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Life-History Patterns in Metal-Adapted Collembola
Leo Posthuma, Rudo A. Verweij, Budi Widianarko and Cor Zonneveld
Vol. 67, No. 2 (Jun., 1993), pp. 235-249
Stable URL: http://www.jstor.org/stable/3545468
Page Count: 15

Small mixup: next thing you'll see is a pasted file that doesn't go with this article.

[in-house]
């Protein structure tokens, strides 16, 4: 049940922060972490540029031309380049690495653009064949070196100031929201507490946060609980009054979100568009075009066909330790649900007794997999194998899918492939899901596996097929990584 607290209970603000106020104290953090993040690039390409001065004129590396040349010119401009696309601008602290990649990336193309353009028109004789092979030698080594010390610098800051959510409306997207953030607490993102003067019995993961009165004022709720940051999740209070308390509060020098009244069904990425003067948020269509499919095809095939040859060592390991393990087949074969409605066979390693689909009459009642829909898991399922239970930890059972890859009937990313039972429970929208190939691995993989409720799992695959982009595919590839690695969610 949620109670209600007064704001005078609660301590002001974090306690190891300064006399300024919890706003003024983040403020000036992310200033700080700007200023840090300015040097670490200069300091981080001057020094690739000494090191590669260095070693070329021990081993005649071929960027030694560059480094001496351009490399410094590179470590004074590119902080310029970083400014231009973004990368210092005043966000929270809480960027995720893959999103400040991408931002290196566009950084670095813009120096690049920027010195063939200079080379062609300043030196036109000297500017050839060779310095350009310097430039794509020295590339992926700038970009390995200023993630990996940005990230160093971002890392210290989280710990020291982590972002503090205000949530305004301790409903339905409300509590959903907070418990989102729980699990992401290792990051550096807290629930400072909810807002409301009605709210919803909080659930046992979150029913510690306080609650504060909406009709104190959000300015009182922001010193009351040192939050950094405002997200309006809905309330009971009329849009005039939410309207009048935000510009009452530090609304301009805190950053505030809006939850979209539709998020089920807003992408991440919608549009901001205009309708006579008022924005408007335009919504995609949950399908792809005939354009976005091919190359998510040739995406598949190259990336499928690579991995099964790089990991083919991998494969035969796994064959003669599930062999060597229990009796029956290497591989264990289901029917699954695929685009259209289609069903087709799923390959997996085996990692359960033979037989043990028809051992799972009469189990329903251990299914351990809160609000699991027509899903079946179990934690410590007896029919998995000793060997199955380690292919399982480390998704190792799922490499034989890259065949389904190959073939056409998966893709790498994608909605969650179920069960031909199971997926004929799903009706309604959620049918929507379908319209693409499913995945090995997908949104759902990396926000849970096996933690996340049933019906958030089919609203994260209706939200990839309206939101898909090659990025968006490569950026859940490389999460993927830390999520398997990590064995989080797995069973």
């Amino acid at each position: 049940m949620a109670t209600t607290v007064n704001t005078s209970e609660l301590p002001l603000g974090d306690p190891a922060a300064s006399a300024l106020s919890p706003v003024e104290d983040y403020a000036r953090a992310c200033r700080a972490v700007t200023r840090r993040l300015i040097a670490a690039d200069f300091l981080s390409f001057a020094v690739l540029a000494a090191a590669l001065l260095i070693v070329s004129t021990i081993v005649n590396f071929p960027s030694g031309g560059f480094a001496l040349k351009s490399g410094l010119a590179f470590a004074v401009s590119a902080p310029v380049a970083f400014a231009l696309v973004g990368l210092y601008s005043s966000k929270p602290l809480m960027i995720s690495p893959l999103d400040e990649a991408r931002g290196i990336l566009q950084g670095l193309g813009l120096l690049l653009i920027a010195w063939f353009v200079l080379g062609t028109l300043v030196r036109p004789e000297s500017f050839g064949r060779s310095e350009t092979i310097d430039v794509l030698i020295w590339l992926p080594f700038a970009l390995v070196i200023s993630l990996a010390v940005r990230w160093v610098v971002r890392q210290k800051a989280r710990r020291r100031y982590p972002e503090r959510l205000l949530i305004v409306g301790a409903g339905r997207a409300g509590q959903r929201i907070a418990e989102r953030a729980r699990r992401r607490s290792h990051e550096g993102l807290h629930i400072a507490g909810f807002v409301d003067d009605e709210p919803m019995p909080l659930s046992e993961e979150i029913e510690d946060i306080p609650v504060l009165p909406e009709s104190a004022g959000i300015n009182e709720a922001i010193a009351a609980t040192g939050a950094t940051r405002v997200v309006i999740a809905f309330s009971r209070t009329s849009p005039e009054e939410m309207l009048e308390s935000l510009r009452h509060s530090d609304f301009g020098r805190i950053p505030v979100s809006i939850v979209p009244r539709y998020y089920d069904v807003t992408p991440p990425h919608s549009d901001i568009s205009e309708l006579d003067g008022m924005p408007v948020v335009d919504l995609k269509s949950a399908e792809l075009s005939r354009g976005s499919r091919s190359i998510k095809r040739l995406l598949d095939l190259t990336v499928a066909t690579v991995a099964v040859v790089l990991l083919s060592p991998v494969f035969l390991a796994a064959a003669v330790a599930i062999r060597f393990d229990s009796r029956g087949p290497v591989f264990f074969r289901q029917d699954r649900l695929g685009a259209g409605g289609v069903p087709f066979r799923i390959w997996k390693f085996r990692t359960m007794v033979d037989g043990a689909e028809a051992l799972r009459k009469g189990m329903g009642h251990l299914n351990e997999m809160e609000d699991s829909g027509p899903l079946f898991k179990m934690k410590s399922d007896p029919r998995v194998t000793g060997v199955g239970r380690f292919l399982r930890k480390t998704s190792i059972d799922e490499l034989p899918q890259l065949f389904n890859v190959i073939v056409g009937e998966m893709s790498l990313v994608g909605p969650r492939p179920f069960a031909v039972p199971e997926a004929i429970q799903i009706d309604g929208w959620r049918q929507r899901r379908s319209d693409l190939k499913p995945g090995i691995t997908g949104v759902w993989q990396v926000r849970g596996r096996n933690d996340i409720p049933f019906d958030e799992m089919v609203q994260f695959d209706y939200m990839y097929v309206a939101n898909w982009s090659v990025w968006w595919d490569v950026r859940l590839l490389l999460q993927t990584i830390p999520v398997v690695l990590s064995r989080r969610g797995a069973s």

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Life-history theory predicts that pollutants can be selective agents which mould life-history patterns. Pollution-mediated decreased adult survival and reproductive success was expected to induce earlier maturation and an increased reproductive allocation per clutch. Divergence of life-history patterns in relation to metal exposure was studied in reference and metal-tolerant natural populations of the springtail species Orchesella cincta. Mortality, growth and reproduction were analysed in laboratory generation animals originating from six sites. The dose-effect relationship for mortality was similar for all populations, except for the control and the lowest exposure concentration. For animals from highly polluted sites, control mortality was higher than mortality in the low exposed group. Inter-population differences with regard to growth and reproduction were studied using two cadmium exposure levels. Body growth was analysed using Von Bertalanffy's growth model. Inter-population differences for asymptotic weight and growth rate were small. Asymptotic weight depended on sex and treatment, growth rate also depended on population. Inter-population differences were highest for post-hatching body weight. Juvenile body weight was highest and least affected by cadmium in animals from metal-contaminated sites. Female weight at first reproduction depended on population and exposure. Age at first reproduction was lowest in the most exposed populations. Clutch size differences were not found, but realized fertility was higher in exposed populations, since more clutches per female were produced. It is concluded that life-history patterns in O. cincta differ between populations which have experienced a different duration and intensity of metal exposure. As the differences were found in laboratory generation animals, there is evidence for genetic differences between populations.
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